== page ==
The Audax movement extends to swimming, with Audax brevets created over six kilometres (three point seven miles) on 27 June 1913, then to rowing over 80 kilometres (50 mi) and finally, in 1985, to skiing. The Union des Audax Parisien was created on 14 July 1921 to administer brevets across the world. It became the Union des Audax Français on 1 January 1956.
Throughout his life, Desgrange was passionate about improving the health of the nation. He was concerned that so many Frenchmen had been rejected by the army because of their poor health that France had not been able to protect itself adequately in the Franco-Prussian war. He set a personal example by running for a couple of hours a day all through his life. Jacques Goddet (son of Victor Goddet) said:
- "Henri Desgrange... imposed on himself a life of submitting himself to daily physical exercises. They had to demand, according to his draconian theories, a violent effort, prolonged, repeated, sometimes going as far as pain, demanding tenacity and even a certain stoicism. He took on a crusade against Original Inertia, against the softening of the body in the face of a society keen to suppress physical effort. He appointed himself the apostle of the fight to safeguard character. Suffer and sweat! And that meant a permanent individual culture of cross-country, at least three times a week, in the parc de St-Cloud. Nor did he hold back: he ran for at least an hour, never missing out Jardies hill, the fierce slope in the centre of the park used by hardened runners".
Desgrange used L'Auto to help his campaign, going as far as listing riders he had seen his Parc des Princes cycle track without having a shower. The column's title was Dirty Feet.
For Desgrange, the Tour de France was not simply a long-distance and multi-day cycle race - an idea invented by Lefèvre - but close to what would now be called social engineering. He sought not just the best cyclist but a supreme athlete. To him, he said several times, the perfect Tour would have a perfect winner only if one man survived.
Desgrange had a wife - they divorced - and a daughter. Little is known of either. He spent most of his life with the avant-garde artist Jeanne (Jane) Deley but never married her. She and Desgrange met some time after World War I.
In 1936 Henri Desgrange had a prostate operation. The Tour de France was planned between two necessary operations, and Desgrange was determined to attend it, despite warnings that he should not. Desgrange ordered his car to be heavily packed with cushions. A doctor would ride beside him, but the jolting and the repeated acceleration and slowing proved too much on the second day of the Tour already, and he left the race for good, retiring to his château at Beauvallon, Grimaud. Desgrange died at home on the Mediterranean coast on 16 August 1940.
L'Auto wrote, under the headline Le Patron:
- "Those who called Henri Desgrange by that title will now painfully find the true value of that title. We are mourning a father. A father who presided over the birth, then the formation, then the development, then the health of his child. He loved all those who loved L'Auto. His joy was to mix with the youngest of his collaborators. We'll no longer find him in the sports hall where he was as vigorous at 75 as he was in his fifties, which is as vigorous as others are in their forties. He will no longer be... But, then, what are we saying? His memory, his example and his lesson will still be here, there, everywhere, in our beloved [publishing] house, still and for ever full of his dynamism [pas rapide] and his visionary and precise decisions".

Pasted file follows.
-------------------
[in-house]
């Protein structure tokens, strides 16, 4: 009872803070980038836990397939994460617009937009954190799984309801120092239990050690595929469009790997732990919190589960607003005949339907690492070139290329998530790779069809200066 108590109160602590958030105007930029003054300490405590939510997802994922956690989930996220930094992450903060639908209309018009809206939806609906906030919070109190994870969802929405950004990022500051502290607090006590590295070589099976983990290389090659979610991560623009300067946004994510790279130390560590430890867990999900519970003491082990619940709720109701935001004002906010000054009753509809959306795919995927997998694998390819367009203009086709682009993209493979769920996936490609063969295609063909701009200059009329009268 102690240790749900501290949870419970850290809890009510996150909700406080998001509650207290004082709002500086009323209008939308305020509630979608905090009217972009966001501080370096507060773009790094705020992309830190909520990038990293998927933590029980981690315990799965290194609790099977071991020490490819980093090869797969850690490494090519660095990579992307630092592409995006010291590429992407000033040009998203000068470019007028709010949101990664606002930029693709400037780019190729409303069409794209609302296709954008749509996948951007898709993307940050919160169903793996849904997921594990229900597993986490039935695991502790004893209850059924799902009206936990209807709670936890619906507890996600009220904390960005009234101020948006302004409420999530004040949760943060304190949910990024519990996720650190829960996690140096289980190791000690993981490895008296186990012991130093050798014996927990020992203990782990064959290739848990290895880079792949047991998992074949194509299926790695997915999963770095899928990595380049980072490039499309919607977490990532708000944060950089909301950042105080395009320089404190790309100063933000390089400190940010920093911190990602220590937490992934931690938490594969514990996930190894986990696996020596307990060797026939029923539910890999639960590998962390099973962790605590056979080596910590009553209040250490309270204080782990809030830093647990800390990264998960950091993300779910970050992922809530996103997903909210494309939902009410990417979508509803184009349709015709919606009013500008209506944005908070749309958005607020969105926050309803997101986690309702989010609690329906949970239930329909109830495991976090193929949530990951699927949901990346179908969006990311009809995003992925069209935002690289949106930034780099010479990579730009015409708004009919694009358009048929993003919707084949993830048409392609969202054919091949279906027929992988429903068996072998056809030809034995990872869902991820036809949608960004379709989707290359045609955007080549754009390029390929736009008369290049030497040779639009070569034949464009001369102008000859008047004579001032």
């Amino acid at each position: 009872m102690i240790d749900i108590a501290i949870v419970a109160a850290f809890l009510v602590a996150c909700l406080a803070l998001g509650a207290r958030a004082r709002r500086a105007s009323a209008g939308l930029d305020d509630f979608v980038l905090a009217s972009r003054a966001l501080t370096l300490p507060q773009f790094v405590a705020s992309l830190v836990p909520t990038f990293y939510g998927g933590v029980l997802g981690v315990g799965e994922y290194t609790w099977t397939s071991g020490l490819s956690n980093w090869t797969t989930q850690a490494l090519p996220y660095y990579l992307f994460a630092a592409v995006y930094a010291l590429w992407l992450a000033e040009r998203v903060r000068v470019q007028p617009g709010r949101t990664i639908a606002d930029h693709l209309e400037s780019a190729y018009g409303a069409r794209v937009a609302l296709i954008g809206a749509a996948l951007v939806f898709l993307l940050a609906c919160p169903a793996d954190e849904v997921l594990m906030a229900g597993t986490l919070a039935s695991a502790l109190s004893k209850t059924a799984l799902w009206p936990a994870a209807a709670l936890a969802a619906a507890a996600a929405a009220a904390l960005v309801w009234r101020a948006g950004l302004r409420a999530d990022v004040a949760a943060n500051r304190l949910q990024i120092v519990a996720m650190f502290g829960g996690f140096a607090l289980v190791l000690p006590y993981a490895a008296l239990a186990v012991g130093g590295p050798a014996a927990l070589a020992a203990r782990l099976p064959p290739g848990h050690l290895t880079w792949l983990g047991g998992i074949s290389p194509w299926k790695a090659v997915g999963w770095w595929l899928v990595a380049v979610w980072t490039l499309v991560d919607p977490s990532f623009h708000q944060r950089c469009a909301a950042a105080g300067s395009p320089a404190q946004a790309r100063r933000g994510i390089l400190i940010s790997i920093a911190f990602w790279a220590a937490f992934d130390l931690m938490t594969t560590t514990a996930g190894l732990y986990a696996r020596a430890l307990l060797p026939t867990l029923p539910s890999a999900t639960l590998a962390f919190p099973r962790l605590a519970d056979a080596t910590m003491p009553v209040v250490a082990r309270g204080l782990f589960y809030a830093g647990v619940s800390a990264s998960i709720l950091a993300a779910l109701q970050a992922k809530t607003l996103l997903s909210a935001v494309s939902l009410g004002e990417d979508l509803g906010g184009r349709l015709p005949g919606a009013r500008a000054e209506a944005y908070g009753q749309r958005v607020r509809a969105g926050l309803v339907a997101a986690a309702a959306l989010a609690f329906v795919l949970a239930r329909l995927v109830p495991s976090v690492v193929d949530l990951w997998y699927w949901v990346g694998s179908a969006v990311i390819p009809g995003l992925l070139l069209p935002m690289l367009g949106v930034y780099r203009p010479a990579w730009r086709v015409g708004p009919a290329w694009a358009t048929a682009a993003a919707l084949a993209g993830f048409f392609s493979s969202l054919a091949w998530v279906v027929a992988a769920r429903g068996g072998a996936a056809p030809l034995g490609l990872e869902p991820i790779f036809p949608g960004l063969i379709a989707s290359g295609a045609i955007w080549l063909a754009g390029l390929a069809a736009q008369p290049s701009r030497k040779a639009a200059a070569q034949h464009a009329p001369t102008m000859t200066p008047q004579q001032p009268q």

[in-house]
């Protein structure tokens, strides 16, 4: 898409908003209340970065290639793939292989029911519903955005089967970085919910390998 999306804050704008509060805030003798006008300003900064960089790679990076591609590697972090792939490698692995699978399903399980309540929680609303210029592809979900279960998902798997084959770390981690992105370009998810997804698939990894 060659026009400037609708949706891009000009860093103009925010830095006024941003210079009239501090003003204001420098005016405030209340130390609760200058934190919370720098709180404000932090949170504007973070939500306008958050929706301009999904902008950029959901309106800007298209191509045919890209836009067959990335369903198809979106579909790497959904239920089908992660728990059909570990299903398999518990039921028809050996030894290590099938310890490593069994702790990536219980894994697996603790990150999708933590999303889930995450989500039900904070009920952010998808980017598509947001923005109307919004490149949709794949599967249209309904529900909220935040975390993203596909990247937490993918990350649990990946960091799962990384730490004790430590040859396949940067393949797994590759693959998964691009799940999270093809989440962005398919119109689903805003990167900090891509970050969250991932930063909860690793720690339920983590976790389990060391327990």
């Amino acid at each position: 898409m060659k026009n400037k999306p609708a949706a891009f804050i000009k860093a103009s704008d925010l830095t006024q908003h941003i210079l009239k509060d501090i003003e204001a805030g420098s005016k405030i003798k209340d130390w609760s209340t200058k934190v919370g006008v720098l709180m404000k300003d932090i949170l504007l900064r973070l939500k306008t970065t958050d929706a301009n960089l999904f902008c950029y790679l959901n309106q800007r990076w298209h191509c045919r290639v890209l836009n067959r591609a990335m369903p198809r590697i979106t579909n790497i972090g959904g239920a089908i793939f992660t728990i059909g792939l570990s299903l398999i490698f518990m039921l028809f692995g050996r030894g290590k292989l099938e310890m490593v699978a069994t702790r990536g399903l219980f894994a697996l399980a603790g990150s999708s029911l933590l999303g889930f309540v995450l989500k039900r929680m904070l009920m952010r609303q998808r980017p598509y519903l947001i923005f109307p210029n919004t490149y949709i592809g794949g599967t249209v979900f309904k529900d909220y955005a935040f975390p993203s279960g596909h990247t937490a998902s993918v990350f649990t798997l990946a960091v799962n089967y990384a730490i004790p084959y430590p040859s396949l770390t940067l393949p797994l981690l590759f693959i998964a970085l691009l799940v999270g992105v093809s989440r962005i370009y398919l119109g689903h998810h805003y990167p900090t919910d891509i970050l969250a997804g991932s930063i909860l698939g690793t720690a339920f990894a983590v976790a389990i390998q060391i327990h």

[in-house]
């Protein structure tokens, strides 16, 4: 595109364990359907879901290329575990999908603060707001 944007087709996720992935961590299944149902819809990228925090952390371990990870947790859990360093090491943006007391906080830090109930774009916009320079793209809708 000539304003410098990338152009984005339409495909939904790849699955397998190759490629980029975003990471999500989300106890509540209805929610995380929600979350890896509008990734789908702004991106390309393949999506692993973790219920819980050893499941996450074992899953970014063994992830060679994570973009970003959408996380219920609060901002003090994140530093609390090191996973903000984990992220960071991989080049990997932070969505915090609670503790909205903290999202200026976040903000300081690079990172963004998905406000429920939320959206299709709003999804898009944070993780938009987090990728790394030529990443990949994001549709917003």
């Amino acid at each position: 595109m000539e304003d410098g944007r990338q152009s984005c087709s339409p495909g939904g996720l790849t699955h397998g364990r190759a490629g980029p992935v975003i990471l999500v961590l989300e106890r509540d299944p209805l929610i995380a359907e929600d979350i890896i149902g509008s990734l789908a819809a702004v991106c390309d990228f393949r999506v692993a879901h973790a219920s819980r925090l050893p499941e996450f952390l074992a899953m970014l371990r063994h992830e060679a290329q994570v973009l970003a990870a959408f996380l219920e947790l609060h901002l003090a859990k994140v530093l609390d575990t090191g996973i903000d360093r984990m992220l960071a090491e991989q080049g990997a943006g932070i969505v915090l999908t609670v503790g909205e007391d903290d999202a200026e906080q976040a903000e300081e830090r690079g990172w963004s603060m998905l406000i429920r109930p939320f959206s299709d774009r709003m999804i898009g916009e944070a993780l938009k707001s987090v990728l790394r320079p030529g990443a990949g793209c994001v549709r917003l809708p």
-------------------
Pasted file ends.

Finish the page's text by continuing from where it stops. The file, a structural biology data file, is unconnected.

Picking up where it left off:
A monument to his memory, paid for by subscription, stands at the Col du Galibier. The Souvenir Henri Desgrange is a cash prize awarded in his honour each year in the Tour De France to the first rider who crosses the race's highest point.
- The first edition of L'Auto described Henri Desgrange as "a former advocate at the Court of Appeal".
- The previous hour record had been set in 1876 when F. L. Dodds rode 26.508 km on a penny-farthing.
- Boeuf and Léonard argue that, while l'hexagone as a general term for France is common now, the strangeness of the shape of the country meant its use did not become common until the 1960s
- Principally France ceded provinces to Germany after the Franco-Prussian war
- Nicholson, Geoffrey (1991) Le Tour, the rise and rise of the Tour de France, Hodder and Stoughton, UK
- Boeuf, Jean-Luc and Léonard, Yves (2003) La République de Tour de France, Seuil, France
- Cited Truyers, Noël (1999); Henri Desgrange, De Eeclonaar, Belgium
- La tête et les jambes(1894), L. Pochy, France, reprinted 1930, Henri Richard, France
- Alphonse Marcaux (1899), L. Pochy, France
- McGurn, James (1987); On Your Bicycle, John Murray, UK
- Woodland, Les (2007) The Yellow Jersey Guide to the Tour de France, Yellow Jersey, UK
- Maurice Garin, Lucien Pothier, César Garin, Hippolyte Aucouturier
- McGann, Bill and Carol (2006) The Story of the Tour de France, vol 1, Dog Ear Publishing, USA
- Cited Seray, Jacques (1994); 1904, the Tour de France which was to be the last
- The rides had started on 12 June 1897, when 12 Italians succeeded in riding the 230km from Rome to Naples between sunrise and sundown.
- Seray, Jacques and Lablaine; Jacques; Henri Desgrange, l'Homme qui créa le Tour de France, Éditions Cristel, France
- Goddet, Jacques (1991) L'Équipée Belle, Robert Laffont, France
- L'Auto, leader, 18 August 1940